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Workshop: Causal Representation Learning

Independent Mechanism Analysis and the Manifold Hypothesis: Identifiability and Genericity

Shubhangi Ghosh · Luigi Gresele · Julius von Kügelgen · Michel Besserve · Bernhard Schölkopf

Keywords: [ independent component analysis ] [ Genericity ] [ manifold hypothesis ] [ Representation Learning ] [ independent mechanism analysis ] [ Concentration Inequalities ] [ High-dimensional data ] [ identifiability ]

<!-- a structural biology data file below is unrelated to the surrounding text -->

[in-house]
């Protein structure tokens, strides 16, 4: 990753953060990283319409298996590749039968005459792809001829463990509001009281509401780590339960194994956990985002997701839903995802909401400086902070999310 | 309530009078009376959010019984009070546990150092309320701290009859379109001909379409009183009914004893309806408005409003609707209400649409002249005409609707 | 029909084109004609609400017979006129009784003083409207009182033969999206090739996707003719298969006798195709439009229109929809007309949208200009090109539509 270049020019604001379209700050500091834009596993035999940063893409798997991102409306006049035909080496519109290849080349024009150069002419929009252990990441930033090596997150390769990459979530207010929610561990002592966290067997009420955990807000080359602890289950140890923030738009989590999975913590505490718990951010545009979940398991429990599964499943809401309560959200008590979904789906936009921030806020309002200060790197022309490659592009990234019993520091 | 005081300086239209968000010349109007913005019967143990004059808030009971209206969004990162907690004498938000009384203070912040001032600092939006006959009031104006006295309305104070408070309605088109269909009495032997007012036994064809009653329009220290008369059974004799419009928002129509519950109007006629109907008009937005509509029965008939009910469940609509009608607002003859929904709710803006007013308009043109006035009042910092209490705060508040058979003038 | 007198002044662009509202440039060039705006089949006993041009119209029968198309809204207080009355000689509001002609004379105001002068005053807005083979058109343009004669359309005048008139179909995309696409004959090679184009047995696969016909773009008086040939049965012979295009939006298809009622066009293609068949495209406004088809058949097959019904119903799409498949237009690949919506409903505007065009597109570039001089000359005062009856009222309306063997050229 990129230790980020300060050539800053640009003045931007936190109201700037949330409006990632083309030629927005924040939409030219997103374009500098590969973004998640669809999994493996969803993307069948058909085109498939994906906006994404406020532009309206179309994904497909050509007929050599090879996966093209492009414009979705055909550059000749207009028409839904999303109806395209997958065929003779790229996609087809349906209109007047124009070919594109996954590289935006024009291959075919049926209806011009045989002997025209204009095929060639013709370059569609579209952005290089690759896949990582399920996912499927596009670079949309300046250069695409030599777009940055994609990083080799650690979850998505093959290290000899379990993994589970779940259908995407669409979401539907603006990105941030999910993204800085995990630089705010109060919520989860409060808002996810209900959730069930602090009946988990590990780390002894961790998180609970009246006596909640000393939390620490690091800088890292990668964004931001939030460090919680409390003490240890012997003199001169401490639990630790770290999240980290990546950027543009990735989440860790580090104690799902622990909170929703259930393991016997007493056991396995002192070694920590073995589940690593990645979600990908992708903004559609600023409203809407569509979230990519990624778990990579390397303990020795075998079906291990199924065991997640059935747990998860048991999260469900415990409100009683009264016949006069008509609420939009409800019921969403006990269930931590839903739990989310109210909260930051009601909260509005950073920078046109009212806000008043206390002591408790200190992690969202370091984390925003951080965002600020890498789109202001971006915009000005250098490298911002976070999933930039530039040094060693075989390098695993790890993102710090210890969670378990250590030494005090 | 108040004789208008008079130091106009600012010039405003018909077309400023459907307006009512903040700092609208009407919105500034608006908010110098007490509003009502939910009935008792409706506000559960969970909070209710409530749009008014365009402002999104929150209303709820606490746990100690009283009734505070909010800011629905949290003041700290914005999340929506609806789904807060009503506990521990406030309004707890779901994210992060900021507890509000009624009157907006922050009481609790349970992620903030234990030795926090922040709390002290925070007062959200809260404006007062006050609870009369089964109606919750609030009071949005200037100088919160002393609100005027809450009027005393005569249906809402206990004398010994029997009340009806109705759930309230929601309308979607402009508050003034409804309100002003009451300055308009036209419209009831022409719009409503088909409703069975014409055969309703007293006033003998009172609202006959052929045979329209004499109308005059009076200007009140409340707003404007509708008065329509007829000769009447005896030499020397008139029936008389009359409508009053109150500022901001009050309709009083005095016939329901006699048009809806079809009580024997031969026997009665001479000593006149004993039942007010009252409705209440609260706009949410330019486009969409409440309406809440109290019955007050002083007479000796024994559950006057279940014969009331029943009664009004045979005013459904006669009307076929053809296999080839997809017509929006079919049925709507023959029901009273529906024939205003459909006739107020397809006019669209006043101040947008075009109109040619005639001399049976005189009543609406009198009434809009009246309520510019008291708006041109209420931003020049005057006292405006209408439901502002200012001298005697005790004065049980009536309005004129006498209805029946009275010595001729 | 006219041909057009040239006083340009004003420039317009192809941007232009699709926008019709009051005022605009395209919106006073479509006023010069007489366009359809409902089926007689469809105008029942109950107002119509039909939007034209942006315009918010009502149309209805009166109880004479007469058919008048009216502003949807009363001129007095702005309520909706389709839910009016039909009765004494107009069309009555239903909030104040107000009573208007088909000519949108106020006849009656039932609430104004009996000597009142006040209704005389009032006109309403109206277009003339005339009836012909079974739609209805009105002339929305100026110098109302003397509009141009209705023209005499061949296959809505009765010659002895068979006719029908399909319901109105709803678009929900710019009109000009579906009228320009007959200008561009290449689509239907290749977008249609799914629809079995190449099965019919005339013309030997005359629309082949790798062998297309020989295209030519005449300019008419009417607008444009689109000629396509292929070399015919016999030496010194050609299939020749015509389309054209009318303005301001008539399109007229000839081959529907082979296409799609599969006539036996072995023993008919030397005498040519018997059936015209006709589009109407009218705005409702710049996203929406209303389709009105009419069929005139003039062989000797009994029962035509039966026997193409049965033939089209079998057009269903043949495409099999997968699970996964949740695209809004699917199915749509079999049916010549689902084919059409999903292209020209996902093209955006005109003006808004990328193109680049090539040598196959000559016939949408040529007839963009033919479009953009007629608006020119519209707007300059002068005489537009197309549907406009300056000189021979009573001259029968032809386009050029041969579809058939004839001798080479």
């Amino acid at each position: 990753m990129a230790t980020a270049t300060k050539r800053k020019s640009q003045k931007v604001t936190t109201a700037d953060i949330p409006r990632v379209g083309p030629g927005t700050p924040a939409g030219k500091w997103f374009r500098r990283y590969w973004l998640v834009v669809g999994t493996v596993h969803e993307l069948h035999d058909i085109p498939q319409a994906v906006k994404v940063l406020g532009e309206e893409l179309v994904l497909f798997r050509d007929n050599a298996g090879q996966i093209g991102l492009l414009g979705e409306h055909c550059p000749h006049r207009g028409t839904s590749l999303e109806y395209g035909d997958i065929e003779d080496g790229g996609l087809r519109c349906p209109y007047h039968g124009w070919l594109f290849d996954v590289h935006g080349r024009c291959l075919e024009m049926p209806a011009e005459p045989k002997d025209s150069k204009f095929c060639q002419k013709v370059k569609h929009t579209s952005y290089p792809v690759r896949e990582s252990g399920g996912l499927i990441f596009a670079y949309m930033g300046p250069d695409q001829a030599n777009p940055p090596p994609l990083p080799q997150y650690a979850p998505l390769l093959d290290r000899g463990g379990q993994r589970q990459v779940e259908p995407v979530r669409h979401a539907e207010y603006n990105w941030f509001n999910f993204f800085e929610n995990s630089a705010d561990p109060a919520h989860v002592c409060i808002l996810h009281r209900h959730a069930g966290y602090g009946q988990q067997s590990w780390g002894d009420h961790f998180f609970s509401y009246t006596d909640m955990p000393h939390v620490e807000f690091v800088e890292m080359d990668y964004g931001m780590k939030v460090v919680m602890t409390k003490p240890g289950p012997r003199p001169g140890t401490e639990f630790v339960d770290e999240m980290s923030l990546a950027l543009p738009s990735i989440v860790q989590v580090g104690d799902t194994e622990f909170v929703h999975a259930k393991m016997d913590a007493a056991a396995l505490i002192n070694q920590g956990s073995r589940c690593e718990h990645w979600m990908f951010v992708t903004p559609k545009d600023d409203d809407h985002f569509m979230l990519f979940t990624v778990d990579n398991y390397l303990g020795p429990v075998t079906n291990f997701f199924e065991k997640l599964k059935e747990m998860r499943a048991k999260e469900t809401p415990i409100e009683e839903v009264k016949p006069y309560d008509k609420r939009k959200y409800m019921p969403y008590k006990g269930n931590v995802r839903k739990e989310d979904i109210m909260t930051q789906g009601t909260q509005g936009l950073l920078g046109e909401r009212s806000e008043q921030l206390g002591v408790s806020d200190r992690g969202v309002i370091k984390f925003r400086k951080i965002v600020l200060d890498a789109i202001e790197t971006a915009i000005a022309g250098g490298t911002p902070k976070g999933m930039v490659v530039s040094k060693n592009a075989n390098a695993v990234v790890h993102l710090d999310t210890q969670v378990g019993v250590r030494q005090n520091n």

Independent Mechanism Analysis (IMA) seeks to address non-identifiability in nonlinear ICA by assuming that the Jacobian of the mixing function has orthogonal columns. Previous research focused on the case with equal numbers of latent components and observed mixtures, as typical in ICA. In this work, we extend IMA to model mixtures residing on a manifold within a higher-dimensional space than the latent space---in line with the manifold hypothesis in representation learning. We show that IMA circumvents several non-identifiability issues arising in this setting, suggesting that it can be beneficial even when the manifold hypothesis holds. Moreover, we prove that the IMA principle is approximately satisfied when the directions along which the latent components influence the observations are chosen independently, with probability increasing with the observed space dimensionality. This provides a new and rigorous statistical interpretation of IMA.

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